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job satisfaction: employee perks pay off with loyal staff that works as hard as they play

















Everybody has those days when they just don’t feel like going to work. Whether it’s a heavy workload, a looming deadline or a tedious coworker; nobody ever said it was supposed to be fun. Well, some area employers offer a little something extra to their employees to make coming to work a little less like, well, coming to work.
 
From an all-you-can-eat snack bar to pursuing outside interests on company time -- oh, and free beer! -- these companies offer some extras that make coming to the office a little easier to swallow.
 
Party on the Roof
 
When it comes to completing a project, thunder::tech’s 45 employees know how to work hard and get the job done. The integrated marketing agency handles everything from public relations and graphic design to complex advertising, web and multi-media projects.
 
But at the end of the day, thunder::tech knows how to play hard, too. With a two-tap Kegerator, a rooftop with views of downtown Cleveland, holiday parties, a volleyball team and outings to Indians games, thunder::tech offers its employees a bevy of quality-of-life perks.
 
“A lot of it just adds to the culture,” explains founder Jason Therrien. “Some of it attracts employees, some retains employees. The ability to blow off a little steam through sports or happy hour drives authenticity. It sends a message: We do value them, care about them. They’re not just another number.”
 
Many Cleveland employers recognize the payoff in rewarding workers for their dedication, long hours and a job well done. Additionally, group activities build camaraderie among employees, which in turn means better production and teamwork on projects. Simply put, it’s a way of saying thank you while motivating employees to work harder.
 
“I think it adds to the day-to-day sense of team,” says Therrien. “I hope it shows the team members we do value their contributions. If we can make their jobs more enjoyable, if we invest and get better production, it’s a win-win for everyone.”
 
At thunder::tech, Friday afternoons are known as “beer-30.” Instead of hopping in their cars and going their separate ways, employees make a bee-line for the roof for a little chill time.
 
“At the end of the day, it’s nice to stick around for a beer and go home,” says Therrien. “It allows people to wind down and really interact. A lot of team members don’t get the chance to interact during the week.”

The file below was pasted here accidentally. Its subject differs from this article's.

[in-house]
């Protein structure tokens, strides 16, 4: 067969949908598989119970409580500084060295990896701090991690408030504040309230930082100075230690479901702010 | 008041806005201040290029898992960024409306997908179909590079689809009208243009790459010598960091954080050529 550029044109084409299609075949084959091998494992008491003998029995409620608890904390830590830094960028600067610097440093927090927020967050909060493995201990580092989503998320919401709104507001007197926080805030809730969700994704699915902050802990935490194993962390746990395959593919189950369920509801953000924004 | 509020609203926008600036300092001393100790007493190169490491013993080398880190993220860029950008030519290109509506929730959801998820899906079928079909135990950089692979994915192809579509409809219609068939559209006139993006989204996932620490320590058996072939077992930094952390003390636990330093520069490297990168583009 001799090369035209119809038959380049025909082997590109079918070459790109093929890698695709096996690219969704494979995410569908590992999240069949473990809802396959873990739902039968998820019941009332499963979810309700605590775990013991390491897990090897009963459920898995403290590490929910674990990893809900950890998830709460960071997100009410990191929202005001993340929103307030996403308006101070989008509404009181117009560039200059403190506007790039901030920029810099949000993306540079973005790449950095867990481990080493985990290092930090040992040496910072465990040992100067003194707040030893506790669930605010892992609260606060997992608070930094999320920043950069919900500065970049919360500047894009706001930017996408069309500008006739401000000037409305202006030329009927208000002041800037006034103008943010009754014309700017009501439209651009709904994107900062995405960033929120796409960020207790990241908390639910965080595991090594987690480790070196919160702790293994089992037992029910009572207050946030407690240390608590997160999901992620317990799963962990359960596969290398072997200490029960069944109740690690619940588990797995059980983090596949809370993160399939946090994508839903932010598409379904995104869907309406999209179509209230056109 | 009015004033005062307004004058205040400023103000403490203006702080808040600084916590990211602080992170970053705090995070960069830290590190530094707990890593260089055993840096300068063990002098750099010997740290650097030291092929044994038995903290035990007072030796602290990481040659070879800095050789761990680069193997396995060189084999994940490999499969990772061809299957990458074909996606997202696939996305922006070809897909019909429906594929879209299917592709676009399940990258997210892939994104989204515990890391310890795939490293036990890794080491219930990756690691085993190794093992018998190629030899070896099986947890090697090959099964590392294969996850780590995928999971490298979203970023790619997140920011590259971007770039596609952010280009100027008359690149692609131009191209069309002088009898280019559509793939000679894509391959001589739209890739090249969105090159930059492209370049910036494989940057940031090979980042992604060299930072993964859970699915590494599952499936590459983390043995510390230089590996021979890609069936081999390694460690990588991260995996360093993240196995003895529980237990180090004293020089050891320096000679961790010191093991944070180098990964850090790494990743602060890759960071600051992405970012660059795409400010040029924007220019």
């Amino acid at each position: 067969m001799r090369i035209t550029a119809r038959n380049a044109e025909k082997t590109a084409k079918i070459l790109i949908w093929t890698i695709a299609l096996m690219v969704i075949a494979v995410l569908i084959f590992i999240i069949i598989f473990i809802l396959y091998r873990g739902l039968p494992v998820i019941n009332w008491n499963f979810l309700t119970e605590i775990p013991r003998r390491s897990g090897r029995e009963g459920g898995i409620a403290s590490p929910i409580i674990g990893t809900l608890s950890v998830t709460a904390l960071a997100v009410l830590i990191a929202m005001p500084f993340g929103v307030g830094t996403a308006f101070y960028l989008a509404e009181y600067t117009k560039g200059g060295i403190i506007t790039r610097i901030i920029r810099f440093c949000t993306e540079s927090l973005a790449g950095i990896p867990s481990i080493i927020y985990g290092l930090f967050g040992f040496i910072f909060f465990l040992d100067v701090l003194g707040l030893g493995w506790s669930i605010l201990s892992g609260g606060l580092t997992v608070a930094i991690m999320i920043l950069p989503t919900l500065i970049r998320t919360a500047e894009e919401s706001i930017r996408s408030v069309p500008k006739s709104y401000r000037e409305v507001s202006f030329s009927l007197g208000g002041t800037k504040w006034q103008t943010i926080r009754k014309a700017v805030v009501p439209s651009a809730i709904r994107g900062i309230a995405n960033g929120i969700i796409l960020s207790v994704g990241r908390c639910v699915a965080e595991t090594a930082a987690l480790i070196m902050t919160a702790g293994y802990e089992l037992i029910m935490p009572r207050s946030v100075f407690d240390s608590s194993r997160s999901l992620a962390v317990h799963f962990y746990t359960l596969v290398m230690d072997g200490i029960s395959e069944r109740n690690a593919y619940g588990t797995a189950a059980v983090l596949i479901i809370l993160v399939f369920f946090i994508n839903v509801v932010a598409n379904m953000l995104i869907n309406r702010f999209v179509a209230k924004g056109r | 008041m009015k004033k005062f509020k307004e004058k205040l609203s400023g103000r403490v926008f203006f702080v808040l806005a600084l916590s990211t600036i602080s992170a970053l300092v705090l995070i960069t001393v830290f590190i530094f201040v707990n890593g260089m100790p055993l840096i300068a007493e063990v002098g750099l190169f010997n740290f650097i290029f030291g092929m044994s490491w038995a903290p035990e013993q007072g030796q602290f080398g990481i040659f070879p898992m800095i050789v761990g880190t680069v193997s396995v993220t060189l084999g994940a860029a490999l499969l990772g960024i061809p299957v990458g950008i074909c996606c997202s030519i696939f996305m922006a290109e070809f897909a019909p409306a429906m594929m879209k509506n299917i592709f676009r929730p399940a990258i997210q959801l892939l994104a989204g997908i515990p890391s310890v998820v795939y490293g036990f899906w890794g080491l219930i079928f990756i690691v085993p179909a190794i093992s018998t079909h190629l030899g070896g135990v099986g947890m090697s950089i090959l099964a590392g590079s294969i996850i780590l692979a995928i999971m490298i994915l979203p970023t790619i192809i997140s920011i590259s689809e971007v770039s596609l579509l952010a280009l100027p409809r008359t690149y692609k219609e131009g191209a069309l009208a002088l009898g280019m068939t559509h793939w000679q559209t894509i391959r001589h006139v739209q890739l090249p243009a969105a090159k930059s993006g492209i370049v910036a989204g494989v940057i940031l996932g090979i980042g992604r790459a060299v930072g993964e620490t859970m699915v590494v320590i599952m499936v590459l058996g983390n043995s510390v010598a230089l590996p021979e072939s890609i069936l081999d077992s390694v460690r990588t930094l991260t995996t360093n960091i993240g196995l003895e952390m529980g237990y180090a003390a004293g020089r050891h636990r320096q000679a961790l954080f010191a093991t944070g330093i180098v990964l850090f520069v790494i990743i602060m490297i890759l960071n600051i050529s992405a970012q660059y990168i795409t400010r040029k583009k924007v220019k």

More than just propaganda, these efforts go a long way toward increasing employee satisfaction in a time when job place morale is at an all-time low.
 
“These events encourage us to get to know each other as real people, not just as the developer, designer, account manager and communications-people labels that we wear during the day,” says staffer Marissa Mendel. “We are able to occasionally grab a beer, get out of the office for an event or celebrate a holiday with each other and it really builds friendships and extra appreciation for one another.”
 
Free Beer!
 
Great Lakes Brewing Co. is known for its quality craft beer and upscale pub grub. But it’s also known for treating its employees like they’re part of the family.
 
“We measure our success by the success of our employees, and take pride in providing our team with a stable, positive work environment,” says Sanda Brezo, human resources assistant. “GLBC boasts a fun culture and family atmosphere with several staff events and get-togethers throughout the year. We welcome collaboration and innovation from staff at all levels.” 
 
But what really sets the brewery apart from other employers is the free beer. Once a month, it’s “free beer Friday,” when employees get to walk out the door with a free case of beer – and they don’t even have to hide it under their shirt. Additionally, everybody gets a free “shift beer” at the end of each work day. Third shift workers can take home one growler per week since the shift ends after the restaurant closes.
 
That’s not all: GLBC employees get half off their meals while at work, 25 percent off when they come in on their days off and receive discounts at the store gift shop. Free or discounted tickets to partner organizations like Playhouse Square or the Cleveland Museum of Art also are passed out on a regular basis.
 
“In return, we ask for honest, fun and reliable team members dedicated to their work and committed to our quality standards,” says Brezo.
 
Snacks, Sneakers & Sick Days
 
College students often gain the “Freshman 15” when they first go off to school and enjoy unlimited food in the dining hall. At ONOSYS, which designs online ordering systems for the restaurant industry, that phenomenon is known as the “ONOSYS 15” thanks to the free snack options available to employees.